The same query cannot be posed in the case of religious texts simply because we are dealing not with one person’s creativity but the very foundation on which a section of people base their concept of society. It is not about a playwright, a novelist or a filmmaker believing in that particular belief system but whether s/he has an alternative.

No one knows what to defend anymore. The creative world by its very nature is meant to be in flux, dynamic in the face of stodgy status quoism. But when can it be said that going against the tide has gone overboard? At every point in history there have been heretics. Even the messiahs and prophets immortalised in holy books have gone against the established norms prevalent in their days. Then, why is it that we cannot accept our latter-day heathens?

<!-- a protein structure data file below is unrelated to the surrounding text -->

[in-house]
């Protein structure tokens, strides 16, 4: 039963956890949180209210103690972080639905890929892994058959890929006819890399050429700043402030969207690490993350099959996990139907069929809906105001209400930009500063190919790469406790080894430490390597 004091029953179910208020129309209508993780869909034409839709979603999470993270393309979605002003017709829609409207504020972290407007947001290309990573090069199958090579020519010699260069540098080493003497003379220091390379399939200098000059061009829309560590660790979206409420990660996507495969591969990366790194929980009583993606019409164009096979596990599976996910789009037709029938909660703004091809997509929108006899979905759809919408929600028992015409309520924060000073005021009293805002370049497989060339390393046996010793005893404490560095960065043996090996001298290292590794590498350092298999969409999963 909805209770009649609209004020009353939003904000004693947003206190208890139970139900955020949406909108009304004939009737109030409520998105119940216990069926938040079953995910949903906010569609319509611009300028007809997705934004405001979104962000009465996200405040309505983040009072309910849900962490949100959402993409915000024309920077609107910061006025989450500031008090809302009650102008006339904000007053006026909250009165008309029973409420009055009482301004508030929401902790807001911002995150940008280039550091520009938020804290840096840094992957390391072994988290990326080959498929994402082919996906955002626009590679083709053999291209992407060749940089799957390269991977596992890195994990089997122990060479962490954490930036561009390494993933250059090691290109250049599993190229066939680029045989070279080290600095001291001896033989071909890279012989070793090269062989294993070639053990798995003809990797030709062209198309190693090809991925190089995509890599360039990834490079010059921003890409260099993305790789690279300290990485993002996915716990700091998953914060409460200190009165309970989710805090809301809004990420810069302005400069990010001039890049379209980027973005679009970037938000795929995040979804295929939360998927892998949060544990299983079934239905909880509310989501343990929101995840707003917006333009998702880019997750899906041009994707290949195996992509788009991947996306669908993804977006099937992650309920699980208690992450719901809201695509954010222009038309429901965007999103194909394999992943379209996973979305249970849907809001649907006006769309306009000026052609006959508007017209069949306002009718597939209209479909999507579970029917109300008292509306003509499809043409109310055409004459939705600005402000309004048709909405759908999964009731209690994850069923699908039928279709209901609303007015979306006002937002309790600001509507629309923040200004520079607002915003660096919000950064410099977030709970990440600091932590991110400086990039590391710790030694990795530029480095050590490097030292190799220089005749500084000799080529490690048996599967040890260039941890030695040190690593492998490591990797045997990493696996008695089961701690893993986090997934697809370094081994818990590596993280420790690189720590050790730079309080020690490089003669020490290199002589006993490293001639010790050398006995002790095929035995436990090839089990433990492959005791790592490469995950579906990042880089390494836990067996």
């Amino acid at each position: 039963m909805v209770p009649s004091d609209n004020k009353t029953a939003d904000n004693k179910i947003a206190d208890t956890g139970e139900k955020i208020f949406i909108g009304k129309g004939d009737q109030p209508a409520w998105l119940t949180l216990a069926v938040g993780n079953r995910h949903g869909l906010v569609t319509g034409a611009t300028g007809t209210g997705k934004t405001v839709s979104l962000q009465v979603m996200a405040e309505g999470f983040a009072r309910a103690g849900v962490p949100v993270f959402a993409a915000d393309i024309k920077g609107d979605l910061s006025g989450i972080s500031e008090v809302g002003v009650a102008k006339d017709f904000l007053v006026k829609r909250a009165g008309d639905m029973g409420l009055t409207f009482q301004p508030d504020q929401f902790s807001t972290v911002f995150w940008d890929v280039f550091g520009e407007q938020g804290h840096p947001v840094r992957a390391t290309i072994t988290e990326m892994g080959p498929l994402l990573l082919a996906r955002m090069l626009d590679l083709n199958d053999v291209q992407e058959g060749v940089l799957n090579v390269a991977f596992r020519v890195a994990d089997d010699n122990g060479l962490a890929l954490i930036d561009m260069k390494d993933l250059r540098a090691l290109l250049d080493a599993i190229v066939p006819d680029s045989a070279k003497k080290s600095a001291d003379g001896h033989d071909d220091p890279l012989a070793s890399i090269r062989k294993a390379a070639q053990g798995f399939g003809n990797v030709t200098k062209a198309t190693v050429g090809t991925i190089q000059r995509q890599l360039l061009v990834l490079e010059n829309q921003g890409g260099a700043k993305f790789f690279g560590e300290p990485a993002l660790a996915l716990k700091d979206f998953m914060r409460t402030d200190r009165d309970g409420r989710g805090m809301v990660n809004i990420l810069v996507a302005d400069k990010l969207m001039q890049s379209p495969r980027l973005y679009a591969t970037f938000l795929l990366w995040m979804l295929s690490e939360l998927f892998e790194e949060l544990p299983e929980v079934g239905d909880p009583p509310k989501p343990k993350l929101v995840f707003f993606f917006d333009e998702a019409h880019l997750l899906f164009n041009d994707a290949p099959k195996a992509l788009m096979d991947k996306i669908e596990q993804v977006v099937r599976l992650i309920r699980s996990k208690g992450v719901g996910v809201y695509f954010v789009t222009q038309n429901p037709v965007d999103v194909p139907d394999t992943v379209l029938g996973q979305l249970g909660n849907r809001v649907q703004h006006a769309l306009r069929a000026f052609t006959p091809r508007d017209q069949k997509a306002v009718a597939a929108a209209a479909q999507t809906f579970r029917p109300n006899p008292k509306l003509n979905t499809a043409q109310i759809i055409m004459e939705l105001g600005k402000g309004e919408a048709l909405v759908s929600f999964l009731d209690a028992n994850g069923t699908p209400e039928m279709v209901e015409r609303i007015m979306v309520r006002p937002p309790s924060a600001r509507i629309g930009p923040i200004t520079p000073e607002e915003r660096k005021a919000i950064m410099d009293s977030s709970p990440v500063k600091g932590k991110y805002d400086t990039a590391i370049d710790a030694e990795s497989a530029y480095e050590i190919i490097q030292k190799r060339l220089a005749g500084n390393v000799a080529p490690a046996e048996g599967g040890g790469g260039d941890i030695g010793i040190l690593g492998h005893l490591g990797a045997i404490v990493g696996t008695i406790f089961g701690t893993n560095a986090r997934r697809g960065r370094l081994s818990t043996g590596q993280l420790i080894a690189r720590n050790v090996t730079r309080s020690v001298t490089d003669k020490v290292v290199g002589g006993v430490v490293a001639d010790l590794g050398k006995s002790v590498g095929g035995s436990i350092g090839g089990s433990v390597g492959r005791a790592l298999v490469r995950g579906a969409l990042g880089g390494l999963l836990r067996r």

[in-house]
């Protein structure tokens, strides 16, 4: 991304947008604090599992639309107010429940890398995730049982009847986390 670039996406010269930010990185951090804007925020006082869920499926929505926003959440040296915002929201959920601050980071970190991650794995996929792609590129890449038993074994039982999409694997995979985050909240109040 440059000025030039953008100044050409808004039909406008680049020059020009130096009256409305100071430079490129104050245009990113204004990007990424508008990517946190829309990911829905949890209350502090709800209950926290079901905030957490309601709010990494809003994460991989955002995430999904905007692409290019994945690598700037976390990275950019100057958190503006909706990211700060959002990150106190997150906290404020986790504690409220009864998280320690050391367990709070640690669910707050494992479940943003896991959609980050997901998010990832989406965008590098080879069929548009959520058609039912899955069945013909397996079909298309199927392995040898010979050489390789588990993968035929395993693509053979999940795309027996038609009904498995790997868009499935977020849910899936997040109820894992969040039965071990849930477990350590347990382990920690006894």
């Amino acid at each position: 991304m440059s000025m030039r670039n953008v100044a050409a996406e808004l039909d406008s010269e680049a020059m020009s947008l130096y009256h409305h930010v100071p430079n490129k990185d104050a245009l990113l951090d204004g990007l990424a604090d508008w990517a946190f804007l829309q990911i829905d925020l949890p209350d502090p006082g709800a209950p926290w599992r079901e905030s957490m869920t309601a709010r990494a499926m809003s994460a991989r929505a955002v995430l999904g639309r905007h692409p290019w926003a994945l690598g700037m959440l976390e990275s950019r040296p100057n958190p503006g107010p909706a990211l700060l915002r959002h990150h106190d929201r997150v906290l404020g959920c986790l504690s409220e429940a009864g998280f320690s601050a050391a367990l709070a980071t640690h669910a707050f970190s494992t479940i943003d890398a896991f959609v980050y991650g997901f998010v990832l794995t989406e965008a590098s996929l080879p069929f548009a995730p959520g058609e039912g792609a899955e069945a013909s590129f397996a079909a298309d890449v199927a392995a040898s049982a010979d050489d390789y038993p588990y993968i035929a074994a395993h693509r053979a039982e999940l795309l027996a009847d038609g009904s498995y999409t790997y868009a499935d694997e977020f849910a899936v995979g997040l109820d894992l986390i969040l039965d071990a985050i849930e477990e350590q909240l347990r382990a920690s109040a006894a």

There are several reasons for it but by far the most important one is that the compulsions behind the creative person are not to change society’s outlook but to provoke. The motive is to use the licence rather than to work on a crusade. At a time when religion, myth, history and its geographical position are having a field day, one wonders how sanctified any stand can be. Synthetic attempts are justified as having universal appeal.

This is far from the truth for in the late Eighties we were being told that for a woman to prove her virtue she would have to jump into her husband’s funeral pyre, as happened with Roop Kanwar. Isn’t this itself blasphemy when we consider the world we live in and how outdated and reprehensible such ideas are? Must we not then give credence to those who are keeping their heads above such beliefs? This is a tricky situation.